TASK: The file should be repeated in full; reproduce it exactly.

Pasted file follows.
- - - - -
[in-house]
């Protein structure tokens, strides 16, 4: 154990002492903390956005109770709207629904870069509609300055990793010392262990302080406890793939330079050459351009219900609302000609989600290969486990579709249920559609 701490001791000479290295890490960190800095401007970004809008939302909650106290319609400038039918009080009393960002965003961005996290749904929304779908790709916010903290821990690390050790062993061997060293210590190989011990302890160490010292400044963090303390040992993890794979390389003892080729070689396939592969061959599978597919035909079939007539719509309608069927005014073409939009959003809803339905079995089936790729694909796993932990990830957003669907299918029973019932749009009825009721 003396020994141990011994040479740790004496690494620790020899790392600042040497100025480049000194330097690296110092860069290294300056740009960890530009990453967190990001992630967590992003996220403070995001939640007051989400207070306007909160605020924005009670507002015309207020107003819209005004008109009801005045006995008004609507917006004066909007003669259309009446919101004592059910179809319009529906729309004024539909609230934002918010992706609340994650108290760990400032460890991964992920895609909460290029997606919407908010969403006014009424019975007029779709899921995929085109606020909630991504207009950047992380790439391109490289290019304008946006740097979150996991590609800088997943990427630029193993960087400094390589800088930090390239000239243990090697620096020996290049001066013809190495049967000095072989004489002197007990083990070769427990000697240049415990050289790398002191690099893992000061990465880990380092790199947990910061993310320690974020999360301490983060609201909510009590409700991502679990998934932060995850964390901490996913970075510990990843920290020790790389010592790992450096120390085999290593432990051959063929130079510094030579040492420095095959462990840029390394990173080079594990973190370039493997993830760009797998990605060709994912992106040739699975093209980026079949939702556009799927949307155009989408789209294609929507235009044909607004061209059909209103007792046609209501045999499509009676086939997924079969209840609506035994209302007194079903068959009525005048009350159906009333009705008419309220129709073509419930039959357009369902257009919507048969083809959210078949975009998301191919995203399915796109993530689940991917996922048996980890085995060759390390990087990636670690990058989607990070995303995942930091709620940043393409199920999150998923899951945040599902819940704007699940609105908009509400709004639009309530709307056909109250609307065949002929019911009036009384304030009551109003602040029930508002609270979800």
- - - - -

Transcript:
[in-house]
């Protein structure tokens, strides 16, 4: 154990002492903390956005109770709207629904870069509609300055990793010392262990302080406890793939330079050459351009219900609302000609989600290969486990579709249920559609 701490001791000479290295890490960190800095401007970004809008939302909650106290319609400038039918009080009393960002965003961005996290749904929304779908790709916010903290821990690390050790062993061997060293210590190989011990302890160490010292400044963090303390040992993890794979390389003892080729070689396939592969061959599978597919035909079939007539719509309608069927005014073409939009959003809803339905079995089936790729694909796993932990990830957003669907299918029973019932749009009825009721 003396020994141990011994040479740790004496690494620790020899790392600042040497100025480049000194330097690296110092860069290294300056740009960890530009990453967190990001992630967590992003996220403070995001939640007051989400207070306007909160605020924005009670507002015309207020107003819209005004008109009801005045006995008004609507917006004066909007003669259309009446919101004592059910179809319009529906729309004024539909609230934002918010992706609340994650108290760990400032460890991964992920895609909460290029997606919407908010969403006014009424019975007029779709899921995929085109606020909630991504207009950047992380790439391109490289290019304008946006740097979150996991590609800088997943990427630029193993960087400094390589800088930090390239000239243990090697620096020996290049001066013809190495049967000095072989004489002197007990083990070769427990000697240049415990050289790398002191690099893992000061990465880990380092790199947990910061993310320690974020999360301490983060609201909510009590409700991502679990998934932060995850964390901490996913970075510990990843920290020790790389010592790992450096120390085999290593432990051959063929130079510094030579040492420095095959462990840029390394990173080079594990973190370039493997993830760009797998990605060709994912992106040739699975093209980026079949939702556009799927949307155009989408789209294609929507235009044909607004061209059909209103007792046609209501045999499509009676086939997924079969209840609506035994209302007194079903068959009525005048009350159906009333009705008419309220129709073509419930039959357009369902257009919507048969083809959210078949975009998301191919995203399915796109993530689940991917996922048996980890085995060759390390990087990636670690990058989607990070995303995942930091709620940043393409199920999150998923899951945040599902819940704007699940609105908009509400709004639009309530709307056909109250609307065949002929019911009036009384304030009551109003602040029930508002609270979800």